Open for Discussion: Can Smells Harm You
By Brian Rohrig April 2016
Can smells be bad for you? Most of us recall situations where a pungent odor—say, from a sewer, trash sitting outside, or a dirty public bathroom with a strong odor of urine—made us want to run away. “Run for your life!” you may have said to yourself. Other times, the air in a friend’s house living room was so stuffy you had difficulty breathing, or the air in your classroom smelled like dirty socks, and there were no windows to let fresh air in. Were you going to get sick?
How Smells Work
First, let’s see how we smell things. Smell is due to molecules of a particular substance that travel into your nose. These odor molecules contact a tissue called the olfactory epithelium (Fig. 1), which contains olfactory receptor cells that lock onto these odor molecules. This generates electrical signals that are relayed to clusters of nerve cells called glomeruli. Then, specialized nerve cells called mitral cells send these signals to regions of the brain that will combine these signals so we can recognize the smell (or are intrigued by it).
Smell does not usually contain bacteria, which carry disease and are much larger than the gaseous molecules that make up a smell. So the odor itself cannot make you sick. But some gaseous compounds can have other effects on your health by causing shortness of breath, headaches, eye irritation, or, if large amounts are inhaled, even death.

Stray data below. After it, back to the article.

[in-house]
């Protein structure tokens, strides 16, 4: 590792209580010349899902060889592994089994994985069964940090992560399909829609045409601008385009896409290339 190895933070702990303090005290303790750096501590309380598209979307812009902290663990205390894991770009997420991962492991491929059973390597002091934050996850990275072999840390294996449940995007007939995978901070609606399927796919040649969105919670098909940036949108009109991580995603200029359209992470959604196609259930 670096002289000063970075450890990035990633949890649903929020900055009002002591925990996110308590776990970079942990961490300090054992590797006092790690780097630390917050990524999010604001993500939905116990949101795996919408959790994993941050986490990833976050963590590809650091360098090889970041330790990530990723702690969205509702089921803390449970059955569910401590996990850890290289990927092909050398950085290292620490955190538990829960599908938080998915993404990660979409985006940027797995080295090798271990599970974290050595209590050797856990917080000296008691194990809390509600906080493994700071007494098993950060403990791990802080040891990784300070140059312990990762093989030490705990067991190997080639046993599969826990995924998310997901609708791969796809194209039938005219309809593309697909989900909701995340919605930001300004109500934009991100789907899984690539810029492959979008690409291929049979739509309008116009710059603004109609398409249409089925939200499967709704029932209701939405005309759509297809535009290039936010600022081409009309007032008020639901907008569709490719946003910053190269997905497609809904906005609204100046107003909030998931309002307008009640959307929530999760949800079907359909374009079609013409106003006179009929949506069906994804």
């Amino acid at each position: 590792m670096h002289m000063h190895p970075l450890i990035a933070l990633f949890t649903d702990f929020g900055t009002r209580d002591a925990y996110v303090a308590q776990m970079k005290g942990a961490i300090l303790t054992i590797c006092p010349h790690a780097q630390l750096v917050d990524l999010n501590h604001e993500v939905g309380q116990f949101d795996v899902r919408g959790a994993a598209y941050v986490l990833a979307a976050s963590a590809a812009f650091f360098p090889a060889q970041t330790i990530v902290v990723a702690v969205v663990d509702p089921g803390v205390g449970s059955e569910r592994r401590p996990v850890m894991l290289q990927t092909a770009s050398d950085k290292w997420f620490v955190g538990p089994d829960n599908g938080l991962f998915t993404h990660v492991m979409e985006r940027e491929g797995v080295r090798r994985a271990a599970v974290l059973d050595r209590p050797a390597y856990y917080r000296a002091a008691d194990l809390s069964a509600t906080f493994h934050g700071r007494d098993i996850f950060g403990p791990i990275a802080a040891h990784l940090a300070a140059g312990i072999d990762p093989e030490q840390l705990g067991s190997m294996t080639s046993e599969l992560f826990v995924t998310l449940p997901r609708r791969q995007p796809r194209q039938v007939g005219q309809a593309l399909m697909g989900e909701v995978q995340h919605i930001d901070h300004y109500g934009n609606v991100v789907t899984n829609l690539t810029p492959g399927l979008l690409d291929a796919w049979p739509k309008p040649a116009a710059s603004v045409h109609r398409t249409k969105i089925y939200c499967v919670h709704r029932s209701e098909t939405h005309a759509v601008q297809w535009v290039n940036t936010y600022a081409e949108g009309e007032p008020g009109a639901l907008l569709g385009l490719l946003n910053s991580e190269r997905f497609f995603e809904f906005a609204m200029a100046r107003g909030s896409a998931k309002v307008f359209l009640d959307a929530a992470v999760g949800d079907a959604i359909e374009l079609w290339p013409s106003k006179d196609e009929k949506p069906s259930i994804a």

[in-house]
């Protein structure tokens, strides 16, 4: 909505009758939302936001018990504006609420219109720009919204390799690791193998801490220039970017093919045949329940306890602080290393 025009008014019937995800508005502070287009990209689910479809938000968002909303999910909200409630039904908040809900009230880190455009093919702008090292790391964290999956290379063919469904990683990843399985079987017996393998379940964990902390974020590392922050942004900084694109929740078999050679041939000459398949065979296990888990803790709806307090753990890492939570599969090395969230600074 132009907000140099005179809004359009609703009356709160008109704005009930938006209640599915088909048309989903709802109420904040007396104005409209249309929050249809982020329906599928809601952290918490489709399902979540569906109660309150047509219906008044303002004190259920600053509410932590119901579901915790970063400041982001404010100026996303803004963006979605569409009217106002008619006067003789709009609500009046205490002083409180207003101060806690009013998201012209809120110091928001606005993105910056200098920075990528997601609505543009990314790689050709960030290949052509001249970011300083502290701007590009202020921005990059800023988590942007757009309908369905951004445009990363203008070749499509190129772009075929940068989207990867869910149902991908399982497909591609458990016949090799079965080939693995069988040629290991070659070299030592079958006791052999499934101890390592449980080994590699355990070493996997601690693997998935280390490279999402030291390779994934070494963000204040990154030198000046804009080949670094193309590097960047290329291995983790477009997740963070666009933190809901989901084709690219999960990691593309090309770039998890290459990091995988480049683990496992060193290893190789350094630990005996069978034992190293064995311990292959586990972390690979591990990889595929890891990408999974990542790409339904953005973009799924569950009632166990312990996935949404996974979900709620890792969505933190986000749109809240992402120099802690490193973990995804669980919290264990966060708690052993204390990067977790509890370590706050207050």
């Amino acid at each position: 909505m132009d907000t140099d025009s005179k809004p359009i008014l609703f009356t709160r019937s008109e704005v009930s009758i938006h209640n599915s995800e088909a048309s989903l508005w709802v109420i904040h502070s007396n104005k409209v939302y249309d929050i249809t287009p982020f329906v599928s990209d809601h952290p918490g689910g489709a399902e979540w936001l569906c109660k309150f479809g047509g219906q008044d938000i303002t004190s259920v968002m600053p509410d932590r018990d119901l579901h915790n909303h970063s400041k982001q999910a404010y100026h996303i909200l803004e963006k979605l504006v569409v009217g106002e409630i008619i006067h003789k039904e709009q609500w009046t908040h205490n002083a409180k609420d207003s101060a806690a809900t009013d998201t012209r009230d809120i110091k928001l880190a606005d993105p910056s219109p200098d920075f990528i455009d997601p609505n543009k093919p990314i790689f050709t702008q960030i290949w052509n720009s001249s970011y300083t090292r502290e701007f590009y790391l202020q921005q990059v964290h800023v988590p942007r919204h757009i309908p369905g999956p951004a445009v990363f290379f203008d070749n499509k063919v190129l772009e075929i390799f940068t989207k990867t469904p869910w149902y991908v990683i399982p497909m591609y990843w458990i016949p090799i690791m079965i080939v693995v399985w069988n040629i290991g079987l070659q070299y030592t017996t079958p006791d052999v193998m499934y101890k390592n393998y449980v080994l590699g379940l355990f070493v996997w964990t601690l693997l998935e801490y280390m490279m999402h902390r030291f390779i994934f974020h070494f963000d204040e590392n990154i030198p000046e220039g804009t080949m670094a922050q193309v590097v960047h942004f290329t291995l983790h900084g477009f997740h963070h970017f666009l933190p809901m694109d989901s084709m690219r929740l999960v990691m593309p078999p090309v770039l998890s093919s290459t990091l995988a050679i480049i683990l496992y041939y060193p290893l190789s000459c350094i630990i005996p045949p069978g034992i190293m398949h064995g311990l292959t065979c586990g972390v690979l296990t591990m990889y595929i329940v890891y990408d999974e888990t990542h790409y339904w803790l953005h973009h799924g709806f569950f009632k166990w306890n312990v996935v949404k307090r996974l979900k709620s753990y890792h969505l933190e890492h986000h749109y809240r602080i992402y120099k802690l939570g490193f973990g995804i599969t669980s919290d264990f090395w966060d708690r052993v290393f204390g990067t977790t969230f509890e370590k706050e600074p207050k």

One of the most foul-smelling substances is hydrogen sulfide (H2S), which has a characteristic rotten-egg odor. This gas is produced by the anaerobic (oxygen-free) breakdown of organic matter by bacteria; it is a common component of “sewer gas.” But this gas does not cause disease; rather, when molecules of this substance enter your nose, they can attack the central nervous system. Exposure to even small amounts can be fatal.
The health effects of hydrogen sulfide depend on the amount inhaled and for how long. Exposure to low concentrations (less than 50 parts per million (ppm)) can produce irritation of the nose and throat and lead to loss of appetite and headache. Higher concentrations (50–150 ppm) can cause eye irritation, coughing, and loss of smell. If the amount of inhaled hydrogen sulfide is larger than 200 ppm, damage to the eyes can occur, along with accumulation of fluid in the lungs. Beyond 700 ppm, most people lose consciousness, and some die.
The bottom line…
Your sense of smell often alerts you to potential danger. Bad smells can serve as a warning that something is amiss. If it smells bad, it is probably bad for you. More often than not, the nose knows.
What’s that smell?
Thinking of a recent or past experience with a bad smell, what chemicals do you think caused that bad smell? Do you think they were harmful? How would you find out?
Also in the April 2016 issue
Chandler Smith, now a college student, has been wearing a prosthetic limb and foot since he was 18 months old. Thanks to chemistry, the prosthetic legs and feet he has been wearing over the years have allowed him to follow his dream of becoming an athlete.